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Oil snapped its two-day rally amid a weaker demand outlook underscored by the OPEC+ alliance’s decision to taper production cuts and U.S. economic data signaling a slowing recovery in the labor market.

After hitting a four-month high in the prior session, U.S. crude futures fell 1.1% on July 16. OPEC+ plans to add at least 1 million barrels a day of output to the market in August after almost three months of historic curbs to ease the impact of the coronavirus pandemic.

Adding to supply concerns, traders are weighing the potential for tension between the world’s top oil producers. Saudi Arabia’s energy minister Abdulaziz bin Salman Al Saud said the alliance’s March deal was reached as the kingdom was fed up of volunteering and taking on others’ burdens.

Oil futures retreated after OPEC+ alliance agreed to taper cuts.

The comments imbued a “little bit of nervousness” into the market as investors look to “get a full picture of the relationship between Russia and Saudi Arabia,” said Phil Flynn, senior market analyst at Price Futures Group Inc. “We know that the last disagreement between Russia and Saudi Arabia created a production war the world will never forget.”

Oil also came under pressure as equities weakened in the U.S. Labor Department figures that showed the number of Americans filing for unemployment barely dropped last week, signaling the labor-market recovery is stalling as virus cases surge around the country.

In addition to supply worries, a lackluster demand picture is also spooking investors. The pace of oil-demand improvements is starting to slow, driven by a sharp pullback in the U.S., according to Goldman Sachs Group Inc.

Signs of a slowing recovery in the U.S. “does not bode well for gasoline demand,” said John Kilduff, partner at Again Capital LLC. “With the increased measures in various states due to the renewed COVID outbreak, it’s another negative for the gasoline demand outlook.”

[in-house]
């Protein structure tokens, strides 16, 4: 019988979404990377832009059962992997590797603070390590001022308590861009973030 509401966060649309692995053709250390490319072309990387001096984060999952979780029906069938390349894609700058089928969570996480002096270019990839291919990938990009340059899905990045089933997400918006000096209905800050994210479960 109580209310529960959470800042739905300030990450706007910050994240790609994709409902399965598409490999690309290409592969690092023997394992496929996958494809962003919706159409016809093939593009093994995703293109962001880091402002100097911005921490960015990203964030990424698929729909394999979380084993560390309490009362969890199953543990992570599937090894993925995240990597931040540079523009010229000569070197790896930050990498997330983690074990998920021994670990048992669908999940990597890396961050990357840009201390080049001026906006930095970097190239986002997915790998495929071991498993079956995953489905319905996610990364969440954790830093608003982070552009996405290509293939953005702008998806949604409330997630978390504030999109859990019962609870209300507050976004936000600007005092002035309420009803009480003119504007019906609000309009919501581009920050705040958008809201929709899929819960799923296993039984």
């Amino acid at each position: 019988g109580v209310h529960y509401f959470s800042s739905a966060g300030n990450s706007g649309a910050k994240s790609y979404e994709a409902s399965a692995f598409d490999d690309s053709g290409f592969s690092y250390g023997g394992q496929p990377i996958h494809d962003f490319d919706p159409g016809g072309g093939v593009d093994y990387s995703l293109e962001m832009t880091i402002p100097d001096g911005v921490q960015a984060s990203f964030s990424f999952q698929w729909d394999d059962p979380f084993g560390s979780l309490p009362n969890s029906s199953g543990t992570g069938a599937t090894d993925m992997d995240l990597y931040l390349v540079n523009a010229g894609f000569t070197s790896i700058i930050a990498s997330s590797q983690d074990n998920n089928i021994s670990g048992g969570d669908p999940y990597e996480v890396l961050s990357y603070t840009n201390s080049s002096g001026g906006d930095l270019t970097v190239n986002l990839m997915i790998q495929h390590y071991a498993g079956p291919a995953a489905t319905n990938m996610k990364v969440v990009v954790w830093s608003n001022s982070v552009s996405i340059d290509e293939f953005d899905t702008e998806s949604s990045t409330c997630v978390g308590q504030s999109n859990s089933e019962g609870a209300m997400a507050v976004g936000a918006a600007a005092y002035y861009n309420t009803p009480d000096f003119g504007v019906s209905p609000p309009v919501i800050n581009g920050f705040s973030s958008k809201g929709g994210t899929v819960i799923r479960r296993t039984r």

OPEC and its allies will withhold 7.7 million barrels a day from the market in August, compared with 9.6 million currently. The actual cut next month will be 8.1 million to 8.3 million barrels a day due to the compensatory curbs from members including Iraq and Nigeria.

The OPEC+ oil production cuts deal will continue until April 2022 and may extend beyond two years if warranted. The producer group will take more measures if needed to deal with the impact from the virus on oil markets.

Still, there are pockets of strength in parts of the physical market. North Sea contracts are trading in their tightest structure in five months, highly sulfurous crudes are firmer and the futures curve has rallied.

Citigroup raised its third-quarter forecast for Brent futures by $4 to $43 a barrel and also boosted its WTI crude price outlook. The bank said that it sees a “move to deep backwardation” in both Brent and WTI and is constructive on oil prices for the second half of the year.

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